Venom Immunotherapy (VIT) Frequently Asked Questions (FAQ)

This document has been developed by ASCIA, the peak professional body of clinical immunology/allergy specialists in Australia and New Zealand. ASCIA information is based on published literature and expert review, is not influenced by commercial organisations and is not intended to replace medical advice.

For patient or carer support contact Allergy & Anaphylaxis Australia or Allergy New Zealand.

This information should be read and understood before signing the ASCIA Venom Immunotherapy Consent Form, prior to commencing venom immunotherapy (VIT). 

This FAQ is for venom immunotherapy and there is a separate FAQ for allergen immunotherapy to aeroallergens such as pollen and dust mite.

pdfASCIA PC Venom Immunotherapy FAQs 2023207.9 KB

pdfASCIA Venom Immunotherapy Consent Form185.25 KB

Q 1. What is venom immunotherapy?

Venom immunotherapy (also known as VIT or venom desensitisation) changes the way the immune system reacts to insect venoms such as Honey Bee, Paper Wasp (polistes), Yellow Jacket (vespula, European Wasp), Jack Jumper Ant and Fire Ant, by changing the body’s allergy response.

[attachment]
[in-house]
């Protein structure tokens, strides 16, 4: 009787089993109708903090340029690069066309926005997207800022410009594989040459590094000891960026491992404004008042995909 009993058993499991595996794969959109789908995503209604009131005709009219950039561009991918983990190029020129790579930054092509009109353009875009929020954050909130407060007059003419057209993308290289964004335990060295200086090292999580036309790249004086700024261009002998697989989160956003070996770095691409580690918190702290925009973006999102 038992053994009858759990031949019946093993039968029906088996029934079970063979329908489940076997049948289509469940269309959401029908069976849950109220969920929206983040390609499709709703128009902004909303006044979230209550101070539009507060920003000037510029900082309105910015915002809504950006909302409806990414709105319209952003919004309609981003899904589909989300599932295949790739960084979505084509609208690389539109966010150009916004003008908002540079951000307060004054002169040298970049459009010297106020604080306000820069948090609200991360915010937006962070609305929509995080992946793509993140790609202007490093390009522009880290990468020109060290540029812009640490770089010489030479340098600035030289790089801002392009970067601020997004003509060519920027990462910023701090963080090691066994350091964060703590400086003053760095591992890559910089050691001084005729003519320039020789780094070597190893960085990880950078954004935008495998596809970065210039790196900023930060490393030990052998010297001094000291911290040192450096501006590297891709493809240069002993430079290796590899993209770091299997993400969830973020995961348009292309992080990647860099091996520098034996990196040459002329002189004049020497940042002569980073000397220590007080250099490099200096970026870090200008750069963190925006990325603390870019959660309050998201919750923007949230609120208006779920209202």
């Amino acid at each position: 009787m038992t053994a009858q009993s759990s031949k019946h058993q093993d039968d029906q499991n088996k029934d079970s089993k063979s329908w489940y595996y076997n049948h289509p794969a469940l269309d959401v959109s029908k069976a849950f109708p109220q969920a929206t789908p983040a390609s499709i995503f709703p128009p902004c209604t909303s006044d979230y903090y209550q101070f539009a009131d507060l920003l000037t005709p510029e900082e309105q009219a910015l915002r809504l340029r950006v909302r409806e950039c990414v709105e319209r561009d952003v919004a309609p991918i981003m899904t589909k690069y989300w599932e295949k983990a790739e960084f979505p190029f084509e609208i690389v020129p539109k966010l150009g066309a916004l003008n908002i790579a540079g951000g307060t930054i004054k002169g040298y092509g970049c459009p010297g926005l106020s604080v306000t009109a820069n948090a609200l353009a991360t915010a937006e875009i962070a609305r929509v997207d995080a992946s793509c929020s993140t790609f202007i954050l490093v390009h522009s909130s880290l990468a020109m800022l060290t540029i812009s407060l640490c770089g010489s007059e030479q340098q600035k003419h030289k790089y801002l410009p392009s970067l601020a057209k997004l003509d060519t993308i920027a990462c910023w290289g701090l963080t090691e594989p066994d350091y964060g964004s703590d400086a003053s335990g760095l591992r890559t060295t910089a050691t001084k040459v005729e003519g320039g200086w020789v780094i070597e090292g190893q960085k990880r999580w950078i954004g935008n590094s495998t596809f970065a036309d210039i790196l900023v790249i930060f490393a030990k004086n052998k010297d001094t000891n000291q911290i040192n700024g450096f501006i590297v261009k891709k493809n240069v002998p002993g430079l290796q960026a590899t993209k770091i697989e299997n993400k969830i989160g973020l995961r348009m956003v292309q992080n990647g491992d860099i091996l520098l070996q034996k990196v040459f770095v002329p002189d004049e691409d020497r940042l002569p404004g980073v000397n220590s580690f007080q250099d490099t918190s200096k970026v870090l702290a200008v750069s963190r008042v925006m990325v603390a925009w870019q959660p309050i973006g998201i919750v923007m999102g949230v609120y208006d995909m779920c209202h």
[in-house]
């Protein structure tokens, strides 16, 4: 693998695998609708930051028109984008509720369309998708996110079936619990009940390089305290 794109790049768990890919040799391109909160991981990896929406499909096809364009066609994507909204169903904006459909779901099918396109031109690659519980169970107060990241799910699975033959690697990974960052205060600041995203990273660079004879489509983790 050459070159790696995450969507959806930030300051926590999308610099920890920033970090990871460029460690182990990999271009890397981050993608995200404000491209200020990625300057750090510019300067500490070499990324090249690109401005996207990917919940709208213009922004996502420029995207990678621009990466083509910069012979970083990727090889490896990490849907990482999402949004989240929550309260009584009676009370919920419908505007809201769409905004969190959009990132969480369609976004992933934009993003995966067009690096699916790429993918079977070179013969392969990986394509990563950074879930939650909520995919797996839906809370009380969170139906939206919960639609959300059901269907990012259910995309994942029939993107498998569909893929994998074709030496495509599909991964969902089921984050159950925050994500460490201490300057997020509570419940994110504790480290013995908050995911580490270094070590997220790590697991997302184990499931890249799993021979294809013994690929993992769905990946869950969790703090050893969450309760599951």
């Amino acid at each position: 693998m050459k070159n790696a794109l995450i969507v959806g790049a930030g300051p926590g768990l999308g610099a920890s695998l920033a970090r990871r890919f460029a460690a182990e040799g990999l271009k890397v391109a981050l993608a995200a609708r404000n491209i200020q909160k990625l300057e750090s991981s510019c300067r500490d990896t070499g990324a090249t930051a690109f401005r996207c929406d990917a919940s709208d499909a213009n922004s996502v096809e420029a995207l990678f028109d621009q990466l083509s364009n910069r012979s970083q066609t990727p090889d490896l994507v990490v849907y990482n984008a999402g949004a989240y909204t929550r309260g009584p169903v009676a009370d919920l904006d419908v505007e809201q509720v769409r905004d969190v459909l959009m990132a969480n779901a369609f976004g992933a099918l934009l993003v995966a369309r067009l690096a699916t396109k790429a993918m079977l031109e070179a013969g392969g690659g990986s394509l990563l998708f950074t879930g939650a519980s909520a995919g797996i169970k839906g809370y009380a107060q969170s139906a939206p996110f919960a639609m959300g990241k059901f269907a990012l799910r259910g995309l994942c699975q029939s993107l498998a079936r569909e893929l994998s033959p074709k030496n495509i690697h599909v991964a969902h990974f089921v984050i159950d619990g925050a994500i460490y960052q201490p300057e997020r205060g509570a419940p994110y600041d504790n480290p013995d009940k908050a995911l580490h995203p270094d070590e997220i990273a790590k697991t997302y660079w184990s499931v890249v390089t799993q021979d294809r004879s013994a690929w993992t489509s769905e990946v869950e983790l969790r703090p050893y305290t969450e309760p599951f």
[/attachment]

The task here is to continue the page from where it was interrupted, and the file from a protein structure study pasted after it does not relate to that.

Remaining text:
Venom immunotherapy:

  • Involves the regular administration of injected (subcutaneous) gradually increasing doses of commercially available venom allergen preparations. Sublingual immunotherapy is not available for insect venoms.
  • Is not a quick fix form of treatment, as it usually requires a commitment of five years to result in tolerance to venoms that is mostly maintained for years. Symptoms may return after this time.
  • Only works if high and standardised doses are used, and is therefore different to homeopathy. Homeopathy claims to cure a variety of medical conditions using extremely weak extracts, there is no scientific evidence to support this.

Q 2. What conditions can venom immunotherapy help?

Venom immunotherapy:

  • Is recommended and highly protective for the treatment of potentially life-threatening allergic reactions to venom from stinging insects.